What should be done with a suspected case of rheumatic fever that does not meet the case definition? We are interested in knowing about these suspected cases even if they do not meet the case definition. Please report them to the Bureau of Epidemiology.

What can be done to prevent rheumatic fever? The proper diagnosis and treatment of GAS upper respiratory infections can prevent cases of rheumatic fever from occurring. When a child is diagnosed with rheumatic fever, the 1997 Red Book (Report of the American Academy of Pediatrics Committee on Infectious Diseases, 24th edition) instructs clinicians to obtain throat cultures from all of their siblings and any other household contacts. Any household contact with a positive culture should be treated with an appropriate course of antibiotics, regardless of whether they are or have recently been symptomatic.

The 1997 Red Book also reminds clinicians that "the throat culture remains the test of choice" for children who are suspected of having GAS pharyngitis (p. 486). Clinical diagnoses are rarely appropriate for a strep throat because it is difficult to accurately distinguish viral from streptococcal pharyngitis. A number of rapid diagnostic tests for GAS pharyngitis (rapid strep tests) are available. However, these vary in their sensitivity. If a rapid strep test produces a negative result, a throat culture should be obtained to make sure the patient does not have GAS pharyngitis. The specificity of rapid strep tests is high, however, and a positive test need not be followed by a throat culture.

The key to successful treatment of GAS pharyngitis is the completion of an appropriate course of antibiotics. Penicillin remains the drug of choice (except in penicillin-allergic individuals), but alternate antibiotics may be prescribed. An appropriate course of antibiotics is also recommended for household contacts of rheumatic fever patients but this may or may not be sufficient to eliminate streptococcal carriage. The table below lists alternate regimens for the treatment of GAS pharyngitis.

Regimen Dose/duration
Penicillin V 250 mg 2-3 times/day PO for 10 days (children) OR 500 mg 2-3 times/day PO for 10 days (adolescents or adults)
Erythromycin estolate 20-40 mg/kg/day in 2-4 divided doses PO for 10 days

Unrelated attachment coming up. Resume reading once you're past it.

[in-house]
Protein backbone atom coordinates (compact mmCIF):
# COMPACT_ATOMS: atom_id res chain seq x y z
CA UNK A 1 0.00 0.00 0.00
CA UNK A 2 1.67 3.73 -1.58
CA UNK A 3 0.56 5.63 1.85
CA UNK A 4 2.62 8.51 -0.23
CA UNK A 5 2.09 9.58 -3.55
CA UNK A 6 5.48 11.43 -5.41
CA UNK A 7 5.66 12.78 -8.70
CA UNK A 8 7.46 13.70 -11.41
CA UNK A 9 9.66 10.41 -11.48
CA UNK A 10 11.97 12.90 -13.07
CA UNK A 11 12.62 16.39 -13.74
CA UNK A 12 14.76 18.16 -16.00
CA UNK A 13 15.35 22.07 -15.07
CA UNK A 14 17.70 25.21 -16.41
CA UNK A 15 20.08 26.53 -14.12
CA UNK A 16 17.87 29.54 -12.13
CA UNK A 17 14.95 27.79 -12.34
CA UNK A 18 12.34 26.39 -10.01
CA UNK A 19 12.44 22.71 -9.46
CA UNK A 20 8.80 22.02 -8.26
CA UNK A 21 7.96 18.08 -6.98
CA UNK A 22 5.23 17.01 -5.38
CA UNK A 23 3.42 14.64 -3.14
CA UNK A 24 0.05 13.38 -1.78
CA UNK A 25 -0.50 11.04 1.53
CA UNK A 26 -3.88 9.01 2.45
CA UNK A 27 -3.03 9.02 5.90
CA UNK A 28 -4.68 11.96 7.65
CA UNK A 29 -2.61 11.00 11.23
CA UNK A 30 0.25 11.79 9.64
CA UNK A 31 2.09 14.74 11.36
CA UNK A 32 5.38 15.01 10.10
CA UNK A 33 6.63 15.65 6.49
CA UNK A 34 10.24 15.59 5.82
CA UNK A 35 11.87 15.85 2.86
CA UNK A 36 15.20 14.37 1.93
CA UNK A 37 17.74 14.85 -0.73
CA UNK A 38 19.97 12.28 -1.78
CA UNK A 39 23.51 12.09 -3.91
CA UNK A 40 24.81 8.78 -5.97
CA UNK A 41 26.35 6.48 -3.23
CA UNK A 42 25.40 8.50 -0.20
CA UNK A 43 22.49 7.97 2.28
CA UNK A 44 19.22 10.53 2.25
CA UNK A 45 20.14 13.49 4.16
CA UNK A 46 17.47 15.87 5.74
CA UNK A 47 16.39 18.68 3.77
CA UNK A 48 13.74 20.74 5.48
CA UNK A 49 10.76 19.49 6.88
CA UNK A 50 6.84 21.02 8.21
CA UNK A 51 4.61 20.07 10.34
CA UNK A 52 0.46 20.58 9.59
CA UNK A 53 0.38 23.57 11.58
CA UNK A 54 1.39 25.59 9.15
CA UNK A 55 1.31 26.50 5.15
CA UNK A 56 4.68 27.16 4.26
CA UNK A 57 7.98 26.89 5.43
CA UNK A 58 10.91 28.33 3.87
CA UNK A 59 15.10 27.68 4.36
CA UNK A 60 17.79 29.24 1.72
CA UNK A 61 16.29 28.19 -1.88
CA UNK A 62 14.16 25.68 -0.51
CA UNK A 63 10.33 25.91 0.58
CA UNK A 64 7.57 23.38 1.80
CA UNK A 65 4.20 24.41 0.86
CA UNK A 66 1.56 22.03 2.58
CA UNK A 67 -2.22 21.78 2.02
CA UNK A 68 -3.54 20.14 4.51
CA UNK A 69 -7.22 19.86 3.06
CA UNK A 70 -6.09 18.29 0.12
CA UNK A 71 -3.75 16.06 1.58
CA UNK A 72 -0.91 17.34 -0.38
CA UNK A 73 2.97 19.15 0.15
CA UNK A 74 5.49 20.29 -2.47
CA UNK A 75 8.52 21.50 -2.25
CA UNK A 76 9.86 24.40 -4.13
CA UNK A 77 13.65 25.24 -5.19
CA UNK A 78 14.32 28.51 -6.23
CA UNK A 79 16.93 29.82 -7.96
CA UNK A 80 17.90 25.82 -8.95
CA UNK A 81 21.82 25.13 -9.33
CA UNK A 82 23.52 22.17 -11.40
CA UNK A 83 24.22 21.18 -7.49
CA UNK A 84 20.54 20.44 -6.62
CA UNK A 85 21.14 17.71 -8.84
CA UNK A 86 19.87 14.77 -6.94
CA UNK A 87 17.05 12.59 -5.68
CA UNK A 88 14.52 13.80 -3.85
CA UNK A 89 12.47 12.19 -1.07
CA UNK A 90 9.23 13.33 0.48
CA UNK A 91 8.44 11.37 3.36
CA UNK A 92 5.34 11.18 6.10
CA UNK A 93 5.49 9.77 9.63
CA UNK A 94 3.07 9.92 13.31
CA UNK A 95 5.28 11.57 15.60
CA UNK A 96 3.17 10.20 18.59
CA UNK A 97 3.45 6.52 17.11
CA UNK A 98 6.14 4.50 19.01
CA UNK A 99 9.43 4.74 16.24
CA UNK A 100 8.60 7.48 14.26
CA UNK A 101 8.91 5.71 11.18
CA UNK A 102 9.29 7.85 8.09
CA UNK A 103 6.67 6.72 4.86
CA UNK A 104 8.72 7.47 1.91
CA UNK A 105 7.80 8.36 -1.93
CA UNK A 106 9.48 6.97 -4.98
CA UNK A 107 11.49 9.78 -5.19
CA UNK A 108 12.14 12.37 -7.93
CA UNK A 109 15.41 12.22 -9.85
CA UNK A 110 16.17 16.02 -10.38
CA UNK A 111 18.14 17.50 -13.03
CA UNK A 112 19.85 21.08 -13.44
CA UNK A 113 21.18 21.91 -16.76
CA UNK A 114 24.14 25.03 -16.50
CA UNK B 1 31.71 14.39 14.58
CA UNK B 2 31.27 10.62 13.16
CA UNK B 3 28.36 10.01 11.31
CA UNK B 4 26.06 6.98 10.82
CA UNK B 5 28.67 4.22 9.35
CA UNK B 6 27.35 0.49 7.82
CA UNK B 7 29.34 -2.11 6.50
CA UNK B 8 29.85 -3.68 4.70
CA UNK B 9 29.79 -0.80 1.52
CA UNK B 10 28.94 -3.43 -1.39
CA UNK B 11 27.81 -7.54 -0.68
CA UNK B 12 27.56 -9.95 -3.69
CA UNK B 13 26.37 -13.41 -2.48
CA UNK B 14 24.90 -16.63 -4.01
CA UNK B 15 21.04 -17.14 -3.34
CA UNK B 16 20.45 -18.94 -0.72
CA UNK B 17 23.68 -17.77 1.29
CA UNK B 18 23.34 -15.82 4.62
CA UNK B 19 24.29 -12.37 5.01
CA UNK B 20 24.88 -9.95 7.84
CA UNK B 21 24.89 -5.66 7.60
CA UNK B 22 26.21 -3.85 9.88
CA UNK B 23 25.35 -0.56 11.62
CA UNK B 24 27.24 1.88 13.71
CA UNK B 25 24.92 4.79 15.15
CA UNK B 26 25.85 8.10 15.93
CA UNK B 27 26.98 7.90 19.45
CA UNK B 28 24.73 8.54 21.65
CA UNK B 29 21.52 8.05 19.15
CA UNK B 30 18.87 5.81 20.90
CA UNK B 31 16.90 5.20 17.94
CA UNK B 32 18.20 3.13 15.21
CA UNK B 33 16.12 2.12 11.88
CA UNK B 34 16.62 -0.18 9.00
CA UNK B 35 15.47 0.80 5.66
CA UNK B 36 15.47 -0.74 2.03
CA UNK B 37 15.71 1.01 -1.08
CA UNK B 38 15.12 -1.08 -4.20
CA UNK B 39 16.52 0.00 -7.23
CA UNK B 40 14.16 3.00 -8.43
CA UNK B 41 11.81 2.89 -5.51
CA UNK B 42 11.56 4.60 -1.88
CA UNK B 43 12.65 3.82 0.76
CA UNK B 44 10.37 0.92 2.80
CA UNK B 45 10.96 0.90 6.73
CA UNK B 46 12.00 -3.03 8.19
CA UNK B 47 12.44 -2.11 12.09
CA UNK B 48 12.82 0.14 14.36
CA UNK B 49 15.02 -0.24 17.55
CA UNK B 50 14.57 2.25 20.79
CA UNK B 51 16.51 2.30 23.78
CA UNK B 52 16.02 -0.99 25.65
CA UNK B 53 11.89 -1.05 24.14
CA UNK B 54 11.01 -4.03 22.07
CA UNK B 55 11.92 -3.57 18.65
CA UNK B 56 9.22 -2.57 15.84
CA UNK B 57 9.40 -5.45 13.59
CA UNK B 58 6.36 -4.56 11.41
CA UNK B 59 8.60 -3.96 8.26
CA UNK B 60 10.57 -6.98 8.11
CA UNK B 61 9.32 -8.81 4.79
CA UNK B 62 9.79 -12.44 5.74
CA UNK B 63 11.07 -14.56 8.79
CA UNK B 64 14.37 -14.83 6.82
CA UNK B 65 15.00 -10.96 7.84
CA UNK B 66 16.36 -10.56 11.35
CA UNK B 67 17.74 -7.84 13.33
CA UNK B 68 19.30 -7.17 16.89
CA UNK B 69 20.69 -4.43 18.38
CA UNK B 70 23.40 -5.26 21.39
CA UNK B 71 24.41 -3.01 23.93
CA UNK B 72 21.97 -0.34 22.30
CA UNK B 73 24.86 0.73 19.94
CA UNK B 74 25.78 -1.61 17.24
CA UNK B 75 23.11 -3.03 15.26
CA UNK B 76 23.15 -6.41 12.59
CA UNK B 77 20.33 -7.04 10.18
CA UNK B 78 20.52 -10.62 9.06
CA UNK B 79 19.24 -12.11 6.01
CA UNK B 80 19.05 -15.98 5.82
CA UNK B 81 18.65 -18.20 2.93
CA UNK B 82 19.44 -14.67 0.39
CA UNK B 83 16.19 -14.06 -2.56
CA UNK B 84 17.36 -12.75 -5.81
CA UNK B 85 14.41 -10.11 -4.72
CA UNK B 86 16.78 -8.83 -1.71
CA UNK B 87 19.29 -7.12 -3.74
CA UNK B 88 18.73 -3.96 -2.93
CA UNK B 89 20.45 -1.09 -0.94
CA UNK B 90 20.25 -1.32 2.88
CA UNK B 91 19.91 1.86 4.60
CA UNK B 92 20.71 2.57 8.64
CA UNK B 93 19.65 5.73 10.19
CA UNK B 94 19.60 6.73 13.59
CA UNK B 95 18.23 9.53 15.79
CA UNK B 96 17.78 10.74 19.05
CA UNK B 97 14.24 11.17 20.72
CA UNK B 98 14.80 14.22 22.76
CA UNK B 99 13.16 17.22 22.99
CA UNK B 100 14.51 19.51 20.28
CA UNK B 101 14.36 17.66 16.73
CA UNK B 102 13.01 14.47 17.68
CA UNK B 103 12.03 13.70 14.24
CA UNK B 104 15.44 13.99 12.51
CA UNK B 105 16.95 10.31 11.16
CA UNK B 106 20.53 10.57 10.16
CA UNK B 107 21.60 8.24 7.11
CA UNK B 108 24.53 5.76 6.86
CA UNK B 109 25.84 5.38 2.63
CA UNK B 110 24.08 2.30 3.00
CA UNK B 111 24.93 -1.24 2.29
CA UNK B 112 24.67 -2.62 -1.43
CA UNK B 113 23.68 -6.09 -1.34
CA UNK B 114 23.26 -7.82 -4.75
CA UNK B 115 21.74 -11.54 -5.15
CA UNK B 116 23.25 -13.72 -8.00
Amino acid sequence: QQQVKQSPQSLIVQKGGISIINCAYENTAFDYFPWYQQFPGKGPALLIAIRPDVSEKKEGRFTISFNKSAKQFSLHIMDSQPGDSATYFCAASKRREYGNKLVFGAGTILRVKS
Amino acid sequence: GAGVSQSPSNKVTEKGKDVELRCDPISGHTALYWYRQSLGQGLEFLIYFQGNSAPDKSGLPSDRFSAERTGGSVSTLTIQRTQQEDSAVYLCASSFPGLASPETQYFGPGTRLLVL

Erythromycin ethyl succinate 40 mg/kg/day in 2-4 divided doses PO for 10 days
Benzathine penicillin 600,000 U for pts <27 kg (60 lb) as single IM injection OR 1,200,000 U for pts >27 kg (60 lb) as single IM injection
Cefpodoxime proxetil 10 mg/kg/day 2 times/day PO for 5 days
Azithromycin 12 mg/kg/day once a day PO for 5 days
Cefadroxil * 30 mg/kg/day 2 times/day PO for 5 days
Cefuroxime axetil * 20 mg/kg/day 2 times/day PO for 4-5 days

*These short course regimens are still pending FDA approval.[For more information about the proper diagnosis and treatment of GAS pharyngitis and rheumatic fever, refer to the 1997 Red Book, pages 483-494. Short course regimens for GAS pharyngitis are also described in Dajani AS. Current Therapy of Group A Streptococcal Pharyngitis. Pediatric Annals 1998; 27(5): 277-280.

Return

 

Caution: Ticks Ahead Report on Selected Vector-borne Diseases Utah 1990-1997

With the recent wet weather, the ground cover will be thick and green making it a good home for ticks. Health care providers should be on the lookout for vector-borne diseases and make sure their patients are tested appropriately. The following is a brief description of the vector-borne diseases found in Utah and their prevalence.

The most commonly reported vector-borne disease in Utah is Colorado Tick Fever (CTF). The Colorado Tick Fever virus causes the disease. The virus is maintained in a wild rodent reservoir and is transmitted to humans by the bite of the Rocky Mountain wood tick (Dermacentor andersoni). CTF is endemic to Western U.S. and Canada at elevations above 5,000 feet. For the eight-year period, 1990-1997, there were 93 reported cases of CTF in Utah residents (Table 1). The highest number of cases, twenty-three, occurred in 1993; while the lowest, four, was reported in 1996. The county of residence with the highest cumulative incidence (per 100,000) was Wasatch County (27.43) followed by Summit (6.94). Sixty-one percent of the cases were male. Ages of cases ranged from one to 90 years of age, with the mean age being 35.7 years of age (Male: 1-90 years, mean 38.7 years, Female: 3-76 years, mean 30.5 years).

Twenty-three cases of tularemia were reported in Utah for 1990-1997 (Table 1). One of these cases died. Of the cases, 87% were male. Ages of the patients ranged from two to 75 years of age with the median age being 38.2 years. Seven of the cases had an unknown exposure. Of those cases with known exposure, five were associated with deer fly bites, four because of a cat bite or scratch, three from contact with rabbits or rabbit pelts, and one from a tick bite.

Tularemia, also known as rabbit fever, can be transmitted through many different routes, including handling infected rabbits or other animals, ingestion of undercooked, infected meat, and by tick or deer fly bites. The incubation period for tularemia is about three days, with a range of two to ten days. Symptoms generally include chills, fever, malaise, and often enlarged glands. The presentation of this disease varies with the means by which it is acquired: ingestion of infected meat may cause pharyngitis and gastrointestinal symptoms; exposure through handling the meat may cause an ulcer on the hand; inhalation of infectious material causes pneumonia. Diagnosis is generally made through fourfold rise or greater in antibody titer between acute and convalescent serum specimens or by isolation of Francisella tularensis from ulcer exudate, lymph node aspirate or blood.